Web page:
In New Orleans, the mayor doesn’t hold formal sway in schools, but that hasn’t stopped the issue from playing a role in the election, in a city where nearly all students attend charter schools. One candidate, LaToya Cantrell, co-founded a charter school, and her opponent has criticized the school’s academic record.

Mayoral elections will also happen in big cities including Atlanta, Cleveland, Cincinnati, Detroit, Minneapolis, and St. Paul. While the mayors in most of these cities do not control the schools, whoever runs the city will surely influence them.

Meanwhile, there are a number of school board races in some big districts across the country, including Atlanta, Bridgeport, Charlotte, Cincinnati, Columbus (Ohio), Houston, Pittsburgh, St. Paul, and Seattle. The direction of their schools boards matters for large numbers of children: Together, these districts educate over 600,000 students.

Want more Chalkbeat? Sign up for our new weekly national newsletter here.

Q&A

How one Memphis leader works to stop both ends of the school-to-prison pipeline

PHOTO: Laura Faith Kebede
Michael Spearman supervises Shelby County Schools' 24 behavior specialists to get to the "why" behind student misconduct.

Michael Spearman knows firsthand the consequences of harshly punishing students for misbehavior, as opposed to figuring out the underlying cause.

PHOTO: Laura Faith Kebede
Michael Spearman currently works at the detention center at Regional One Health when inmates need treatment. He also serves as a “crisis intervention officer” to respond to mentally ill people who come in contact with police.

In addition to his day job as lead behavior specialist for Shelby County Schools, he has spent more than two decades as an officer and detective with the Memphis Police Department. If the school system can’t address a student’s behavior, those students are more likely to enter the justice system as teens or adults. This reality for many students, especially students of color, is known as the “school-to-prison pipeline.”

Now that the Memphis school system has been able to add back behavior specialists and other personnel meant to meet students’ emotional needs, Spearman says there’s hope to disrupt the pipeline.

His team of about two dozen behavior specialists, in addition to meeting with students who have been suspended to get to the “why” behind their misbehavior, are working with school staff on classroom management, creating and using meaningful alternatives to out-of-school suspension, and reducing time students are out of school.

This year, behavior specialists will initiate small “restorative circles” at 15 schools. People connected to the student — for example a teacher or another school staffer, a pastor, a family member — gather to talk about the student’s behavior and determine next steps. Too often, advocates say, schools skip over alternatives to out-of-school suspensions, which contribute to students losing motivation to study or open the opportunity to get involved in petty or violent crime.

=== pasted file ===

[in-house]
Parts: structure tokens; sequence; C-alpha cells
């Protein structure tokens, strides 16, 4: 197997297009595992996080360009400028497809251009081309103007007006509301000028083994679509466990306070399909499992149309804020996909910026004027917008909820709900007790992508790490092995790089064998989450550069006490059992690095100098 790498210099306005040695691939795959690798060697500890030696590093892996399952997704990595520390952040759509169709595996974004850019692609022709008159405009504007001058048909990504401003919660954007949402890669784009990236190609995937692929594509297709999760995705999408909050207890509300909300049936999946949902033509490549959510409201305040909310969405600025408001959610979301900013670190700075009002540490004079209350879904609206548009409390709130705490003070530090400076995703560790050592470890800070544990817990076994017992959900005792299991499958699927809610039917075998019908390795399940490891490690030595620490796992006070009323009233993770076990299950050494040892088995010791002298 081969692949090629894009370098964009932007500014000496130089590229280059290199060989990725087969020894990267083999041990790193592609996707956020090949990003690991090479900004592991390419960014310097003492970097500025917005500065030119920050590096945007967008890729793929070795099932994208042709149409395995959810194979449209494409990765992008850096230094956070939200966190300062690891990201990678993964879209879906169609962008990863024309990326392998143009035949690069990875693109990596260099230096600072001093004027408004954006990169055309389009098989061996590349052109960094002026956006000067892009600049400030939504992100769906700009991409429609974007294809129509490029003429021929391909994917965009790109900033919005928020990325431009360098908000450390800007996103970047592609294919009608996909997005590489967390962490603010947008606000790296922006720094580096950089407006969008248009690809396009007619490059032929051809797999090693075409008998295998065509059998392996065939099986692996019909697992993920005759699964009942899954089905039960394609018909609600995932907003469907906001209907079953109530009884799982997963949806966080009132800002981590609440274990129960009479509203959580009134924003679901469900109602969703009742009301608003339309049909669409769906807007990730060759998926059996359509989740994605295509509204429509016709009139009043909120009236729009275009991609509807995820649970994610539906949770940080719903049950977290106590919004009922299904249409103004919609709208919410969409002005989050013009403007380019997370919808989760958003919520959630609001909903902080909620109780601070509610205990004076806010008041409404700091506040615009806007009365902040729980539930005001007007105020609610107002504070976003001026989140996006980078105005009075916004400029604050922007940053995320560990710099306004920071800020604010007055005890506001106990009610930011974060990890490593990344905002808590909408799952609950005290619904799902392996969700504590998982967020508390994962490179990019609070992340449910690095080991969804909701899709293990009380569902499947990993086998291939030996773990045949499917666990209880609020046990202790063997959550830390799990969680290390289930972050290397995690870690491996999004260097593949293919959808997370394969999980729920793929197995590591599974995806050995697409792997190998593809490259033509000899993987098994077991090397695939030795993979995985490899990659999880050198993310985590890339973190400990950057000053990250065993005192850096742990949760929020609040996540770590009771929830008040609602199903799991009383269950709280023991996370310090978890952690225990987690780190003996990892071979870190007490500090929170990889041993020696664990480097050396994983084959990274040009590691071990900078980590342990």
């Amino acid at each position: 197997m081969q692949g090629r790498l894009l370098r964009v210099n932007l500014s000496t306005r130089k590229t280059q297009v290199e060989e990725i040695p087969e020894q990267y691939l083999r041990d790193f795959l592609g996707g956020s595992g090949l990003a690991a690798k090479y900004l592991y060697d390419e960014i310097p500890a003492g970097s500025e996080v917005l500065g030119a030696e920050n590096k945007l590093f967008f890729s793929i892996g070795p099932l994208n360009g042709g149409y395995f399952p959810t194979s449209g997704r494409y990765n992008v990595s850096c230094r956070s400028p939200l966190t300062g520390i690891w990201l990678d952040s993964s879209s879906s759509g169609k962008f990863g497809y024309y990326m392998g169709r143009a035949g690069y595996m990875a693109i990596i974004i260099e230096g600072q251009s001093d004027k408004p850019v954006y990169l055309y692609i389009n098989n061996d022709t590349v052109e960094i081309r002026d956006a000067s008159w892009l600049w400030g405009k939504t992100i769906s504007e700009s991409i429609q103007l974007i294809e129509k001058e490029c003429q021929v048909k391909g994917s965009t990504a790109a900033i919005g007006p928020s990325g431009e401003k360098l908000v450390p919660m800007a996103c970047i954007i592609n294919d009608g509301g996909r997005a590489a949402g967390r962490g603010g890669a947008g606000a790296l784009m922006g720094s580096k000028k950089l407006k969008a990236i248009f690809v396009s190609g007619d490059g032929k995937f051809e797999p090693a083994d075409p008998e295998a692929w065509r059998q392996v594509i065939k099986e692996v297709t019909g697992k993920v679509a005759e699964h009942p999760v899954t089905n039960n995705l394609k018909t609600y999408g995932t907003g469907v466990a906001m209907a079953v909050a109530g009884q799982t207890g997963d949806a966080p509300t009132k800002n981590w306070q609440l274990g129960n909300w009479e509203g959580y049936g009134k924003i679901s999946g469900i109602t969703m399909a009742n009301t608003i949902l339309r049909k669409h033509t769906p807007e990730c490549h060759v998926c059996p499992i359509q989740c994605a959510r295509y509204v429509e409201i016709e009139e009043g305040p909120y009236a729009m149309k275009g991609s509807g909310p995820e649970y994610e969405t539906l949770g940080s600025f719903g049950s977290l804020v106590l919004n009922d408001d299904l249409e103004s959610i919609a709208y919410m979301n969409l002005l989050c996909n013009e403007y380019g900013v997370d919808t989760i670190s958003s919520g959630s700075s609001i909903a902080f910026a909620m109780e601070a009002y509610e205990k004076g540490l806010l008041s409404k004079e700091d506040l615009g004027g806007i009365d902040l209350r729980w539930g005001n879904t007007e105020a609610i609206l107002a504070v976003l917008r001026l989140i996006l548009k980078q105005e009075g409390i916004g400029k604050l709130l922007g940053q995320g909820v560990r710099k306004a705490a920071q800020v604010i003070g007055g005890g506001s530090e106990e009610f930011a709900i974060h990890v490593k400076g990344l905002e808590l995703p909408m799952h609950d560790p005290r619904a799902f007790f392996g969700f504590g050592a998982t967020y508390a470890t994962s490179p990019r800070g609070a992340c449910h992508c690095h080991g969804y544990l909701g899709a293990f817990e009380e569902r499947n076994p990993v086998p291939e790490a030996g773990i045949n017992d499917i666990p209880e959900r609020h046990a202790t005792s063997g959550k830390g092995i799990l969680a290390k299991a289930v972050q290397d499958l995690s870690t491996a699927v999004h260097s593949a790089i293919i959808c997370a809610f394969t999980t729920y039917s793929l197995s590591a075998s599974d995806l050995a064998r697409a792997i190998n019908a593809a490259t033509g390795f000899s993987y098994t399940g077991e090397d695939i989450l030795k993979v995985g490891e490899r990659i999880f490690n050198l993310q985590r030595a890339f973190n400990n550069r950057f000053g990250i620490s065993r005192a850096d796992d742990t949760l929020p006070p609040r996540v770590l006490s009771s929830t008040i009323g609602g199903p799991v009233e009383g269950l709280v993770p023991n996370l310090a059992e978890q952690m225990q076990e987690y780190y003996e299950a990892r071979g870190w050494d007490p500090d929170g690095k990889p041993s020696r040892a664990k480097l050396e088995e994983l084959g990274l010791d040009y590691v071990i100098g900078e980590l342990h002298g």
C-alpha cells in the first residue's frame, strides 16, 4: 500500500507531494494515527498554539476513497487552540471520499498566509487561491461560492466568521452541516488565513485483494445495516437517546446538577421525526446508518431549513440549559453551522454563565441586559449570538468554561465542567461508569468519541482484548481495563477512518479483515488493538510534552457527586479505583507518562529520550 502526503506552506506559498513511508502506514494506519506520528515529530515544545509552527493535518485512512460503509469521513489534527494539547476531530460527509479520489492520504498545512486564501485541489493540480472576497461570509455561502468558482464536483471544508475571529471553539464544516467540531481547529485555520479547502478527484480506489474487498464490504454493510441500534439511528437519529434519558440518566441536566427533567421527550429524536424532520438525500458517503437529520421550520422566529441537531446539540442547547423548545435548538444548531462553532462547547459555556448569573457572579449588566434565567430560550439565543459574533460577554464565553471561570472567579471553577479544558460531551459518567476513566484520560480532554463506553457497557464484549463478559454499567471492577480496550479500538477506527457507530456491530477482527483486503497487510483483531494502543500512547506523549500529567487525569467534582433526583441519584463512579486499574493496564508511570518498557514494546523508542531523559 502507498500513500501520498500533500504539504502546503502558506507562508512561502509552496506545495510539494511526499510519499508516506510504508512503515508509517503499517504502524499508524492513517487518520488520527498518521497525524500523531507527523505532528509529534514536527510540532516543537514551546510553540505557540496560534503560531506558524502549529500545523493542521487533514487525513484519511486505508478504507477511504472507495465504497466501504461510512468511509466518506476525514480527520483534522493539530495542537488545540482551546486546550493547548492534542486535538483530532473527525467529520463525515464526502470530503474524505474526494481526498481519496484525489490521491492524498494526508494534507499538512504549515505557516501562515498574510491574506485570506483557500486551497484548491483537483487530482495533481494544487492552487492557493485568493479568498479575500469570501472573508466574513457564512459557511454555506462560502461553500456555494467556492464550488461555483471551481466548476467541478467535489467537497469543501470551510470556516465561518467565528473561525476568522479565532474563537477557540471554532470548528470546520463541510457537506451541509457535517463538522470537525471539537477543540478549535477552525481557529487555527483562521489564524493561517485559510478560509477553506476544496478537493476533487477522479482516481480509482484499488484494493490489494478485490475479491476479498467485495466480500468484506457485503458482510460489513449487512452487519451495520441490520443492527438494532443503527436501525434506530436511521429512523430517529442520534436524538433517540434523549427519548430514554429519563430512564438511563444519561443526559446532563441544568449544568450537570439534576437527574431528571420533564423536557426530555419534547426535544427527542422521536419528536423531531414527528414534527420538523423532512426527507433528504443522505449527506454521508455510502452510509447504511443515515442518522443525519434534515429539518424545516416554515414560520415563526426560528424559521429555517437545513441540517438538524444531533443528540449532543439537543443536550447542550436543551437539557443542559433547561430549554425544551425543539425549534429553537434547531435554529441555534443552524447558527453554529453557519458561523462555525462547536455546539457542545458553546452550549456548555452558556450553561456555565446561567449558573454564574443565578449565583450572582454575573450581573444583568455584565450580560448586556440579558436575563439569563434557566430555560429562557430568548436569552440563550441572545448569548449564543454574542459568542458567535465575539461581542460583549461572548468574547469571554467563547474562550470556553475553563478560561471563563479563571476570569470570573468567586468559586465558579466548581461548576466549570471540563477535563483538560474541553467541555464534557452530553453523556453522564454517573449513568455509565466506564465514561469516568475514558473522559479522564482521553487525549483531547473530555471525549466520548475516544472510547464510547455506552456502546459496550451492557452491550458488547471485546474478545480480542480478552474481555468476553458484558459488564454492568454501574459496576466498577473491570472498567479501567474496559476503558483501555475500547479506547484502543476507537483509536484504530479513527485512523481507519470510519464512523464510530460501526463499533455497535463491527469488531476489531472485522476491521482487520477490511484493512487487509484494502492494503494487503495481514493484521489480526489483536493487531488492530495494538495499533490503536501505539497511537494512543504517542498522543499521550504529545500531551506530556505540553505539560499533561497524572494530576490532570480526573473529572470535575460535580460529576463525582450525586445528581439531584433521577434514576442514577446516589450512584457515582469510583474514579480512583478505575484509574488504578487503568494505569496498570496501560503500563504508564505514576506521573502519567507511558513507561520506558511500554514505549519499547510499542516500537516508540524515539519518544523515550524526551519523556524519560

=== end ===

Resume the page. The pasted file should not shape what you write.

Chalkbeat sat down with Spearman to talk about strategies that have resulted in students changing their behavior. This interview has been edited for brevity and clarity.

How do you see your roles interplaying with each other? How does each job impact the other?

In the Memphis Police Department, I’ve always worked in roles where I dealt with youth and the community. When I first graduated from the academy, I patrolled all of the public housing projects in Memphis, and provided community activities and services for the youth in the housing developments. I was one of the lead community officers where I oversaw the Boy Scouts, coached in the Police Athletic League, and was one the lead mentors.

From that, I really realized I had a passion for education. Working in public housing, my shift was from 4 p.m. to midnight. So, I decided to apply to be a substitute teacher. I knew I wanted to go into education, but I wasn’t sure how I was going to do it. Would I have to leave the police department? Could I stay? I started substitute teaching at both Bellevue Middle and Vance Middle schools and got my teaching certification.

From there, I was blessed to work as an officer at Bellevue and Vance schools. Being in that role introduced me to education and the processes as far as academics and behavior. I served as a mentor, counselor, anything an officer could be in the building. My thing was building relationships with parents, with the staff, and students.

I was then tapped to serve with the FBI with the Internet Crimes Against Children unit — we arrested producers of child pornography, sex offenders. I took some courses through the FBI about behavior triggers of sexual molesters and interviewed criminals or people with behavior issues. That’s when I saw my career coming full circle.

Meaning, you saw those behavior triggers in students you had worked with?

"When you have those issues festering within your mental system and you never go to get any help, as I say, what’s in you comes out."Michael Spearman

Right. When I was with the FBI, I said, “Wow, this has something to do with the educational piece.” After the FBI, I came back to the Memphis Police Department and worked with the sex crimes unit for children 13 and under who had been abused.